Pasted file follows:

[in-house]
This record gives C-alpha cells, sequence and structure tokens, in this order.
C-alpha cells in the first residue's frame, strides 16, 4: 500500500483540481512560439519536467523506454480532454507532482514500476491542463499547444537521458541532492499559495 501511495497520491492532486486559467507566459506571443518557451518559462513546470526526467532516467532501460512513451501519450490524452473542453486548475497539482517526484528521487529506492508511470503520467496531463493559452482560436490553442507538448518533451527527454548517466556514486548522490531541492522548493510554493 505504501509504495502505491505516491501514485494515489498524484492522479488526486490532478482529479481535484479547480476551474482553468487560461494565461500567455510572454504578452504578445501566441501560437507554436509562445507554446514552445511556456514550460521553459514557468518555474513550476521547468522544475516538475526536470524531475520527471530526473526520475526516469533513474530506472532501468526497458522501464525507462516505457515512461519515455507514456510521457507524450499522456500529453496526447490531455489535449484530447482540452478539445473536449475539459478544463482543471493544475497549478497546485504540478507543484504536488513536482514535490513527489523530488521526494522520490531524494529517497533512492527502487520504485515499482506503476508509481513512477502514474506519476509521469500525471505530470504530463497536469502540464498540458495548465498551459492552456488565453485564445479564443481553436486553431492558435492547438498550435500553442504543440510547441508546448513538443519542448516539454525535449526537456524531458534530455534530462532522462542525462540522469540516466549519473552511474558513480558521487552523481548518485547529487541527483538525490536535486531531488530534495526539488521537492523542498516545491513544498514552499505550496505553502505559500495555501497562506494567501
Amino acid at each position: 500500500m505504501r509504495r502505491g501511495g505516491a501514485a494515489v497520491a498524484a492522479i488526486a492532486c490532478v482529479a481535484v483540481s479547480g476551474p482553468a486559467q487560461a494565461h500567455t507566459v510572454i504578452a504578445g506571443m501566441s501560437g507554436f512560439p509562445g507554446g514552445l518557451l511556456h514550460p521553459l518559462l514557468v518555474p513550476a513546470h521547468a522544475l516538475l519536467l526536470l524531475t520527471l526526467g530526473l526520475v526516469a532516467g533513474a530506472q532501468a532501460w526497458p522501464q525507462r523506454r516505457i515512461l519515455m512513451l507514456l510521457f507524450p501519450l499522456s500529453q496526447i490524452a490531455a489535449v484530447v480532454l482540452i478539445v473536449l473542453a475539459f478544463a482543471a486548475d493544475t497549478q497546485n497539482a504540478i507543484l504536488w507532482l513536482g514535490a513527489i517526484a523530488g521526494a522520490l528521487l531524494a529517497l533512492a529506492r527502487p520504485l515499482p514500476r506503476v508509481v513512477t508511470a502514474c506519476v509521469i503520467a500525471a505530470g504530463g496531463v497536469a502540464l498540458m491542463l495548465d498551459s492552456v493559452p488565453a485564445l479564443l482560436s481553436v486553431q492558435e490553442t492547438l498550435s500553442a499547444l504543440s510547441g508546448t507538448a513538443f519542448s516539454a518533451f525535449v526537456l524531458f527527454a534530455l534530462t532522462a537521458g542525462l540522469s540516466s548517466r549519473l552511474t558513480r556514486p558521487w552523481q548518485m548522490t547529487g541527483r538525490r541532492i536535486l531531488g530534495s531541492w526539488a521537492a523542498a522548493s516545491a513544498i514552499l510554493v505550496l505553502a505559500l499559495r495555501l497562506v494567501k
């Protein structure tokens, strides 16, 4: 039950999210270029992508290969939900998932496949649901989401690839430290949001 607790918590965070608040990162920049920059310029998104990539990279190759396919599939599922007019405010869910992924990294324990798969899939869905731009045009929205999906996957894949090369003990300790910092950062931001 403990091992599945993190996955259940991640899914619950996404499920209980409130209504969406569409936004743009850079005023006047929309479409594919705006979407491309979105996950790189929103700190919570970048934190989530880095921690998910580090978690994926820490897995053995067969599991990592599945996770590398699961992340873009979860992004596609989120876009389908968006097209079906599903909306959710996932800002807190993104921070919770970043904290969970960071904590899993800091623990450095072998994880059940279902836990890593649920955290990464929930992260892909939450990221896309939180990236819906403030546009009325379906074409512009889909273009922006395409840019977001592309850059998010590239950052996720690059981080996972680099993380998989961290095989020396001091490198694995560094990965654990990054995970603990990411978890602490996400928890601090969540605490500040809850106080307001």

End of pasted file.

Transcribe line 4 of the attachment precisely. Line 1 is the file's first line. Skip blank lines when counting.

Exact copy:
Amino acid at each position: 500500500m505504501r509504495r502505491g501511495g505516491a501514485a494515489v497520491a498524484a492522479i488526486a492532486c490532478v482529479a481535484v483540481s479547480g476551474p482553468a486559467q487560461a494565461h500567455t507566459v510572454i504578452a504578445g506571443m501566441s501560437g507554436f512560439p509562445g507554446g514552445l518557451l511556456h514550460p521553459l518559462l514557468v518555474p513550476a513546470h521547468a522544475l516538475l519536467l526536470l524531475t520527471l526526467g530526473l526520475v526516469a532516467g533513474a530506472q532501468a532501460w526497458p522501464q525507462r523506454r516505457i515512461l519515455m512513451l507514456l510521457f507524450p501519450l499522456s500529453q496526447i490524452a490531455a489535449v484530447v480532454l482540452i478539445v473536449l473542453a475539459f478544463a482543471a486548475d493544475t497549478q497546485n497539482a504540478i507543484l504536488w507532482l513536482g514535490a513527489i517526484a523530488g521526494a522520490l528521487l531524494a529517497l533512492a529506492r527502487p520504485l515499482p514500476r506503476v508509481v513512477t508511470a502514474c506519476v509521469i503520467a500525471a505530470g504530463g496531463v497536469a502540464l498540458m491542463l495548465d498551459s492552456v493559452p488565453a485564445l479564443l482560436s481553436v486553431q492558435e490553442t492547438l498550435s500553442a499547444l504543440s510547441g508546448t507538448a513538443f519542448s516539454a518533451f525535449v526537456l524531458f527527454a534530455l534530462t532522462a537521458g542525462l540522469s540516466s548517466r549519473l552511474t558513480r556514486p558521487w552523481q548518485m548522490t547529487g541527483r538525490r541532492i536535486l531531488g530534495s531541492w526539488a521537492a523542498a522548493s516545491a513544498i514552499l510554493v505550496l505553502a505559500l499559495r495555501l497562506v494567501k